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Directors of the Sonoma-Marin Area Rail Transit District on Wednesday authorized the sale of $191 million in construction bonds, clearing the way to award bids for construction next month.

The sale, however, is being done in an unconventional way because of the risk created by RepealSMART, which is gathering signatures to put a measure on next year's ballot to repeal the quarter-cent sales tax that is SMART's major source of funding.

"We had planned to issue fixed-rate bonds, but subsequent to that the repeal effort got under way," said Sarah Hollenbeck, senior managing consultant with Public Financial Management Inc., the firm handling the bond sale. "It changed the marketability of the bonds significantly."

SMART had planned to sell $191 million in bonds at a fixed interest rate, which would have netted $171 million after the cost of issuing the bonds.

Because of the added risk created by the repeal effort, however, SMART would have to pay an additional $10 million in costs to issue the bonds at a fixed interest rate, netting only $161 million, Hollenbeck said.

In addition, investors would demand a higher interest rate, which would cost an additional $7 million in interest payments, she said.

Instead, Hollenbeck said the bonds would be sold at a short-term, variable interest rate, which would be lower than the fixed rate, and it would still net SMART the $171 million it needs.

The $171 million would be set aside in an escrow account. If the repeal effort fails, the bonds would be converted to fixed interest rates and the money released from the escrow account for SMART construction.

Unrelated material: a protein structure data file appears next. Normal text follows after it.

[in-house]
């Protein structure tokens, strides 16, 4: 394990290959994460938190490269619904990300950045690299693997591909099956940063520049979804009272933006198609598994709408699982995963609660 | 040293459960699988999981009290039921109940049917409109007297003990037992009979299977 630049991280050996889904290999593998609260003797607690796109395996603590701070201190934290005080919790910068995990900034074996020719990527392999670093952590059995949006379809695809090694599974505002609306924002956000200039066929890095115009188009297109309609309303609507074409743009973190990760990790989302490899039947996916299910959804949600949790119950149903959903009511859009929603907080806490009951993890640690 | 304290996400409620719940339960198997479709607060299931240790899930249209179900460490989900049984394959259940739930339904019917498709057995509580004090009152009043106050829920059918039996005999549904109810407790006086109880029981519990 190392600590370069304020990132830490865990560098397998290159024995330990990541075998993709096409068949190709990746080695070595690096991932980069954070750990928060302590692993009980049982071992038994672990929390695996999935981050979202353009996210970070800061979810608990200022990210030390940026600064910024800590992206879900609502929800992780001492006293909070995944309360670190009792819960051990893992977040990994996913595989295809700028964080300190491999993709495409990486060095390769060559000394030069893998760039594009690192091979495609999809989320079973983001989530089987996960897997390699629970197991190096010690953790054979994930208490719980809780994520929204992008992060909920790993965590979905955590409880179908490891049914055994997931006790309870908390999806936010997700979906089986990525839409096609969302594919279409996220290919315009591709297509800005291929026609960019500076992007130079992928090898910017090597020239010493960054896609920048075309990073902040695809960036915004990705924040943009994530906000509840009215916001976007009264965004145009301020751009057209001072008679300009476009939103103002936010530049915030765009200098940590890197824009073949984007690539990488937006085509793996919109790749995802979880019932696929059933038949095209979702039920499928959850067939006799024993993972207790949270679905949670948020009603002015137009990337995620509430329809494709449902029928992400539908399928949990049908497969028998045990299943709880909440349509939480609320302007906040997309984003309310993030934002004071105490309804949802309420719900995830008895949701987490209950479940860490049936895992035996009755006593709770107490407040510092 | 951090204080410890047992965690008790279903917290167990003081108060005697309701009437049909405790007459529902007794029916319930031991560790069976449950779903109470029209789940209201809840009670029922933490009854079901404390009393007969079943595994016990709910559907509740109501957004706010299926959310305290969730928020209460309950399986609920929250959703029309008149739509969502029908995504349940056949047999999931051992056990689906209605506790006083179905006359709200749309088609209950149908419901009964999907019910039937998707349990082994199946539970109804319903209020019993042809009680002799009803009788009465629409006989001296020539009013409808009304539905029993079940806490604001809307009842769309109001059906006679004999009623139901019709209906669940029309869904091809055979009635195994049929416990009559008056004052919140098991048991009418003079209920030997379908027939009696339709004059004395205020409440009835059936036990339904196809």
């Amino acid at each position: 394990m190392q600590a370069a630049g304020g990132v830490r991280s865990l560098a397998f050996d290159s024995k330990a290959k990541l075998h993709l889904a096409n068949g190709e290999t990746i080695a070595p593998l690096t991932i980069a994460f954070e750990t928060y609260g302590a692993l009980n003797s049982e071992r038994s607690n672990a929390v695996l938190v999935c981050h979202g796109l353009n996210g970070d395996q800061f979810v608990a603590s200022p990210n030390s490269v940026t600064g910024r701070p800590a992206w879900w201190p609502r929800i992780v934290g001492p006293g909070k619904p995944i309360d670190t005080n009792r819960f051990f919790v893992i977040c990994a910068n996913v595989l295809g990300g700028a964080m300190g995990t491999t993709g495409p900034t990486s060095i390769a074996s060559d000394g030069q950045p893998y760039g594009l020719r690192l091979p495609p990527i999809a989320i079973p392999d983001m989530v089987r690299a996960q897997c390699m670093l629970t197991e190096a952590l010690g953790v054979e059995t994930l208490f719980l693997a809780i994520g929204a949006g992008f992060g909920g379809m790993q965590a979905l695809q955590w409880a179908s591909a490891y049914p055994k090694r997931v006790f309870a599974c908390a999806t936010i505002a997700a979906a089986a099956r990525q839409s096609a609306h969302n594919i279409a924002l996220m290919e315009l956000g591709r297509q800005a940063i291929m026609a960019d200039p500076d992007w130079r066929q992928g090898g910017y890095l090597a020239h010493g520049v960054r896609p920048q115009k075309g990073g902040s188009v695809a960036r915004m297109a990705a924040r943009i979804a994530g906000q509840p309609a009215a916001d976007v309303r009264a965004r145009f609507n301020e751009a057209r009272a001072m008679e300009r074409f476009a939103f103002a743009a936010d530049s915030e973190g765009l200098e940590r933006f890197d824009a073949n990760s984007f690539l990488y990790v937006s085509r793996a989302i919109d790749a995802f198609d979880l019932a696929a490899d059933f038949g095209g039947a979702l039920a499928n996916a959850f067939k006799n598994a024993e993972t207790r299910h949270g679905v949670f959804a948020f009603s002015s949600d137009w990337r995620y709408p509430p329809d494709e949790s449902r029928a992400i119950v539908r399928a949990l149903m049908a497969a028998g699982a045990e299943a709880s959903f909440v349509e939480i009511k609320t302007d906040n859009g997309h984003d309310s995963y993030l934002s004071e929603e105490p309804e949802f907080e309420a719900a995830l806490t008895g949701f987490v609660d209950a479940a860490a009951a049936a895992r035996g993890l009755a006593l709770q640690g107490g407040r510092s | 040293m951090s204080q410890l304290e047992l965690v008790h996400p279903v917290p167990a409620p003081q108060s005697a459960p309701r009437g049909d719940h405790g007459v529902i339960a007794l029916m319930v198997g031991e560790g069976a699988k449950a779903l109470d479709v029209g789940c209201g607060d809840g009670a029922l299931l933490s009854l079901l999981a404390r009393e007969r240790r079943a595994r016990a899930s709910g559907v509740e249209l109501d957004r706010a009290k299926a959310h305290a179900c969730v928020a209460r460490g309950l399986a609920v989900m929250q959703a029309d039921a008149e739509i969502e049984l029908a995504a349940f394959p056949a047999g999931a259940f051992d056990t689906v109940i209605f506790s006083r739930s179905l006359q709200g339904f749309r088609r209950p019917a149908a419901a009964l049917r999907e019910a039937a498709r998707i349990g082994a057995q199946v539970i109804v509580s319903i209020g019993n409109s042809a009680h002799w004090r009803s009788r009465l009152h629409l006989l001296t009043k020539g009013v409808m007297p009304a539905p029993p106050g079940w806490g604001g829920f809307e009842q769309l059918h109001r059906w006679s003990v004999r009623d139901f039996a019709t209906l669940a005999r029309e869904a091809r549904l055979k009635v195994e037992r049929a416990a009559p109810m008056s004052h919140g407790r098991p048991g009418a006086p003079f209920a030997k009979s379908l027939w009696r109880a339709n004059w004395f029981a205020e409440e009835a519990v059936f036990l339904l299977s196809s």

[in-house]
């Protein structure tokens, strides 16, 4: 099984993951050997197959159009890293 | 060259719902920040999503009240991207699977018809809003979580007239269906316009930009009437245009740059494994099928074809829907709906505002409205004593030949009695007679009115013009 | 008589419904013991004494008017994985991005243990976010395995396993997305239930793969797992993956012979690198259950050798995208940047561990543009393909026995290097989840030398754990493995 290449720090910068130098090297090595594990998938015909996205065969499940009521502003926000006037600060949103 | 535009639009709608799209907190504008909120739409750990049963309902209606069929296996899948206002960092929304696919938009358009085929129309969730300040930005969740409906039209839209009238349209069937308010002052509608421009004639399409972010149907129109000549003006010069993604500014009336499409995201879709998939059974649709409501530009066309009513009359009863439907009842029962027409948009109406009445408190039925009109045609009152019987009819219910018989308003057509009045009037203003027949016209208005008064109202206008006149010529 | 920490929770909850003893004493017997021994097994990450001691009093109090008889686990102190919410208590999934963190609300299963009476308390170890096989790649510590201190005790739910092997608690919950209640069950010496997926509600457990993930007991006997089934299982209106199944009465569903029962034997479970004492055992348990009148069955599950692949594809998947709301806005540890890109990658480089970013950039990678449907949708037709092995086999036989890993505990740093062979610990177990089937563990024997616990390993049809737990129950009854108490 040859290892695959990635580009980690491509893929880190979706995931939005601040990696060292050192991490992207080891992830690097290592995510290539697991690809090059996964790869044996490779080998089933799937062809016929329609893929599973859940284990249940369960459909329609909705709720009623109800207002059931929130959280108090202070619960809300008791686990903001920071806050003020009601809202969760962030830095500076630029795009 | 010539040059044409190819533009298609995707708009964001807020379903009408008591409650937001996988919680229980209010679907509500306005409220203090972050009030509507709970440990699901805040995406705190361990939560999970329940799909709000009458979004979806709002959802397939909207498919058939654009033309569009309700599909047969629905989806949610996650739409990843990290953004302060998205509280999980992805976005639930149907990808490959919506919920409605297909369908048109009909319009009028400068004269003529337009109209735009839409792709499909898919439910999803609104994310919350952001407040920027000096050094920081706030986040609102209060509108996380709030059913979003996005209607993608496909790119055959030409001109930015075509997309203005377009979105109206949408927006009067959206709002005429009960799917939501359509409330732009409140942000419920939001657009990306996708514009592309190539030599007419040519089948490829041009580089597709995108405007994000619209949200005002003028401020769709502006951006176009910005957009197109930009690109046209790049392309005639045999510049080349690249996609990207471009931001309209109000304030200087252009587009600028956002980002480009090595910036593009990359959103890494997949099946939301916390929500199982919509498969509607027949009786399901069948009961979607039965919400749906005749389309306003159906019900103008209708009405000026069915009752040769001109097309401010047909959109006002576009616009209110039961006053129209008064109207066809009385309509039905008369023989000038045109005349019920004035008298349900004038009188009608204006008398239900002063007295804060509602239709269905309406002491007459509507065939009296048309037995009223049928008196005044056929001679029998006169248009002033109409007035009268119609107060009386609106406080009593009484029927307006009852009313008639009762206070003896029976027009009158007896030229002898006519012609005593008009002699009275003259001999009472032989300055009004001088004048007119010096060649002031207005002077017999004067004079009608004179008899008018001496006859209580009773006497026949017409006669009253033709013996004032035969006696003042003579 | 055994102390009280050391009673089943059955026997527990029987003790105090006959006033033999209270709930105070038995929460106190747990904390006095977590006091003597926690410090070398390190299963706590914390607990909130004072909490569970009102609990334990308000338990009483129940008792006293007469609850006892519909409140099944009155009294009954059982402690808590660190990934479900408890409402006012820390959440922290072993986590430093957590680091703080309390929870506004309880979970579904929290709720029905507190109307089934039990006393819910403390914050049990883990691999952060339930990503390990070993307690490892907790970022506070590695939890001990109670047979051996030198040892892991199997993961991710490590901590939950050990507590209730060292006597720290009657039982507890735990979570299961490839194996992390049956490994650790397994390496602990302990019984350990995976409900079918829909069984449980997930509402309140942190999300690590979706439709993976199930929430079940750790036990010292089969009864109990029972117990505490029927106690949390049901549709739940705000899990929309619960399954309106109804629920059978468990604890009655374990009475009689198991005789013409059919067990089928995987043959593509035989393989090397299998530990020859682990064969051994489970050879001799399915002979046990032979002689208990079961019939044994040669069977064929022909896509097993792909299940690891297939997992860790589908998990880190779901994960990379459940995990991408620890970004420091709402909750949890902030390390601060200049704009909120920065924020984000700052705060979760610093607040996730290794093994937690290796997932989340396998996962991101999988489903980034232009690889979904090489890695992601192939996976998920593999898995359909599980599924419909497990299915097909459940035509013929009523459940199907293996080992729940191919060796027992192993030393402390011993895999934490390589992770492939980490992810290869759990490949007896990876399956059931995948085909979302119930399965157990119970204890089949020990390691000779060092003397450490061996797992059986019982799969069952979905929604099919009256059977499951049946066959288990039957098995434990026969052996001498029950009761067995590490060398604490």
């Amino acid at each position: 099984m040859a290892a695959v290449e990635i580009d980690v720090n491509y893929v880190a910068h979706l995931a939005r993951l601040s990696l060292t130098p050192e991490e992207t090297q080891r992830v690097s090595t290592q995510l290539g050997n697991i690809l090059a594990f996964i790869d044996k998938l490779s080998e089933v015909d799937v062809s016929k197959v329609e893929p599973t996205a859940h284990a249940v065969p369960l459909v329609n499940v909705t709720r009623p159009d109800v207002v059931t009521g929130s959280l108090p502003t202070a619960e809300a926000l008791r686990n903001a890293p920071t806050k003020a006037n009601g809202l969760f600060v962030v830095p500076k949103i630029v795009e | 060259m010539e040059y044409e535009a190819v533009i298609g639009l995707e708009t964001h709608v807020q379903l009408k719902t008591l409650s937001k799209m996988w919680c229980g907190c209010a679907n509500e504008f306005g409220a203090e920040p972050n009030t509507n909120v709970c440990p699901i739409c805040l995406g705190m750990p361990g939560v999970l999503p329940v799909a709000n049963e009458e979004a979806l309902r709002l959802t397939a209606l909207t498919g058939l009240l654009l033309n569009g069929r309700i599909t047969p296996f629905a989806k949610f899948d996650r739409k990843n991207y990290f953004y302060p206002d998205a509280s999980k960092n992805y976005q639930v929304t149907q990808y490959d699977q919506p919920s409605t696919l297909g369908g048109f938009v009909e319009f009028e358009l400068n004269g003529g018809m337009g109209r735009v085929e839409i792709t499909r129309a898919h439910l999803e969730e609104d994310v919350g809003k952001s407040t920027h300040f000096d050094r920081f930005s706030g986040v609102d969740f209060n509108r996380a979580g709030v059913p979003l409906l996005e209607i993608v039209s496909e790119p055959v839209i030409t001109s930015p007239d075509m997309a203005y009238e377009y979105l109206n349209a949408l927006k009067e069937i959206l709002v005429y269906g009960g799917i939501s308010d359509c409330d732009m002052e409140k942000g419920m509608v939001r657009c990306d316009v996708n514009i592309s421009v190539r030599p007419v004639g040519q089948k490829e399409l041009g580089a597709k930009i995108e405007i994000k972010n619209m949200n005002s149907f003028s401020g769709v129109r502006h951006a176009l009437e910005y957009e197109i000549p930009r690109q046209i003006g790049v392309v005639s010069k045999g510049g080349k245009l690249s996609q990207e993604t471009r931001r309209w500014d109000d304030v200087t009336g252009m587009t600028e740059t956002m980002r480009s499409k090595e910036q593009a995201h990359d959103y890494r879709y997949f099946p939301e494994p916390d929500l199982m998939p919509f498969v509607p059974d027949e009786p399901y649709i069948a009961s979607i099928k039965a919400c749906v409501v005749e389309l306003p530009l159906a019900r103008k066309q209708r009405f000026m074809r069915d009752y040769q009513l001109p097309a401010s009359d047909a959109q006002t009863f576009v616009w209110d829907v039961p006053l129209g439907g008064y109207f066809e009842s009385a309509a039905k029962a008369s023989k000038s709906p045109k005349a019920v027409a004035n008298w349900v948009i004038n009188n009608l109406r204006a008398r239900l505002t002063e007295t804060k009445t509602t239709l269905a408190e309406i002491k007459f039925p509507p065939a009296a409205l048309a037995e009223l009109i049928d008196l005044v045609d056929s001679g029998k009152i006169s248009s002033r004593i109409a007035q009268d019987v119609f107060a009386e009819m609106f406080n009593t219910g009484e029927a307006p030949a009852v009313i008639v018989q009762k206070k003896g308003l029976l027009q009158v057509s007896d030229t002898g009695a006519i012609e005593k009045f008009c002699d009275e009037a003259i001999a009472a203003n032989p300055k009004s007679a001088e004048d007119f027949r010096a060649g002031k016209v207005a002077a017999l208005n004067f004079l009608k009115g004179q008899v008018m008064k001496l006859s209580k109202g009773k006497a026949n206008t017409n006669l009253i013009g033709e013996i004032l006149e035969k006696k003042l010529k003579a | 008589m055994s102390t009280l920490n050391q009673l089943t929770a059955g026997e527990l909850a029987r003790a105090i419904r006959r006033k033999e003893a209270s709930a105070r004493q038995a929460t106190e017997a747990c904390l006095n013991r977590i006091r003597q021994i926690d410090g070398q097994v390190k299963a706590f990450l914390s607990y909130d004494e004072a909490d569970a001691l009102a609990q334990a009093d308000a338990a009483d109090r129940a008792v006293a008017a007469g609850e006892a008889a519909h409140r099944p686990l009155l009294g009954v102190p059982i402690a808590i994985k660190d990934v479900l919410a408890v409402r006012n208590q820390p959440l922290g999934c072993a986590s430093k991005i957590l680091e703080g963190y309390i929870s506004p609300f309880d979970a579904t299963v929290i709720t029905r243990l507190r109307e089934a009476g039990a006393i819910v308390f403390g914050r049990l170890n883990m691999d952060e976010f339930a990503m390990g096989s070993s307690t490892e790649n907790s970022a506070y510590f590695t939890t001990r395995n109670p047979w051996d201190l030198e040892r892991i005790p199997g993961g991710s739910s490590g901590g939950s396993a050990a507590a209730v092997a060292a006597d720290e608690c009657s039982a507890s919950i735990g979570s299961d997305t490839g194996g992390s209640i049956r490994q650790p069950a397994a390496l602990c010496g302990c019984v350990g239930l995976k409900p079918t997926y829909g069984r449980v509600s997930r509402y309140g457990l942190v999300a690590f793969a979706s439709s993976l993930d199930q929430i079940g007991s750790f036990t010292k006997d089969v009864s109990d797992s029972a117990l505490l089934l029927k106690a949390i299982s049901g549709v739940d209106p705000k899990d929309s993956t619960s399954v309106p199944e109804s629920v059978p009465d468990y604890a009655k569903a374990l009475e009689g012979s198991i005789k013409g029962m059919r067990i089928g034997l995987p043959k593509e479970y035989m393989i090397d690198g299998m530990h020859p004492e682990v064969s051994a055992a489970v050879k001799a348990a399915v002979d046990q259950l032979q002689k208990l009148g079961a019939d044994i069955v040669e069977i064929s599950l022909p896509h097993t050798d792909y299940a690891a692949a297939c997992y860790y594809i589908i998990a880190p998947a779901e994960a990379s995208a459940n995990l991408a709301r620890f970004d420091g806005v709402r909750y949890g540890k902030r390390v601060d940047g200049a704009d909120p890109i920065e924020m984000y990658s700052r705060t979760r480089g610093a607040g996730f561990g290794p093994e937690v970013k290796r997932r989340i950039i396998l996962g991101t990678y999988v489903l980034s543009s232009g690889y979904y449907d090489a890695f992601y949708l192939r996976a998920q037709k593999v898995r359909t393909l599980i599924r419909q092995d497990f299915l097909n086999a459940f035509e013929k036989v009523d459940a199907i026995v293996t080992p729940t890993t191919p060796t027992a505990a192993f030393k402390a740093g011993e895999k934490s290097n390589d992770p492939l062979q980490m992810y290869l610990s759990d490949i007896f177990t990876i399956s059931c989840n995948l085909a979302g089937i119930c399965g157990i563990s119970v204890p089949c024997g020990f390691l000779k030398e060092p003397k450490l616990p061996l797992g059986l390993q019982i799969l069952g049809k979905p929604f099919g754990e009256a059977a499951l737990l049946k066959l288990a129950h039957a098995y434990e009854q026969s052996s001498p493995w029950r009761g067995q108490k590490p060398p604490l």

If the repeal effort succeeds, however, the money in the escrow account is available to repay the bond purchasers.

Meanwhile, SMART can award a construction contract in mid December for the initial operating line, estimated to cost $109 million, using other funds that it has available.

That initial contract is for construction of the line and stations from Railroad Square in Santa Rosa to the Marin Civic Center, with a contract later for the line from the Civic Center to downtown San Rafael.

SMART has received two bids. General Manager Farhad Mansourian would only say the bids are favorable in the current construction climate.

"This is an unprecedented time. We are dealing with historically low interest rates and construction costs," Mansourian said. "We want to get the biggest bang for the buck. This is the time."

While the sales tax is the major source of funding, SMART also receives significant funds from local, Bay Area, state and federal sources that will allow SMART to award a bid next month.

SMART has a $360 million plan to build the initial segment between Railroad Square and downtown San Rafael. When additional funds become available, it will be extended to Cloverdale and Larkspur, the two original hubs envisioned in the 2008 Measure Q sales tax measure.

Train service is expected to begin in 2015 or 2016, one or two years later than initially planned.

RepealSMART contends that is not the plan that voters approved in 2008. It is gathering signatures to place an initiative on the 2012 ballot that would repeal the tax.

John Parnell, a Novato resident who serves as co-chairman of RepealSMART, said the additional cost caused by the repeal effort was unfortunate.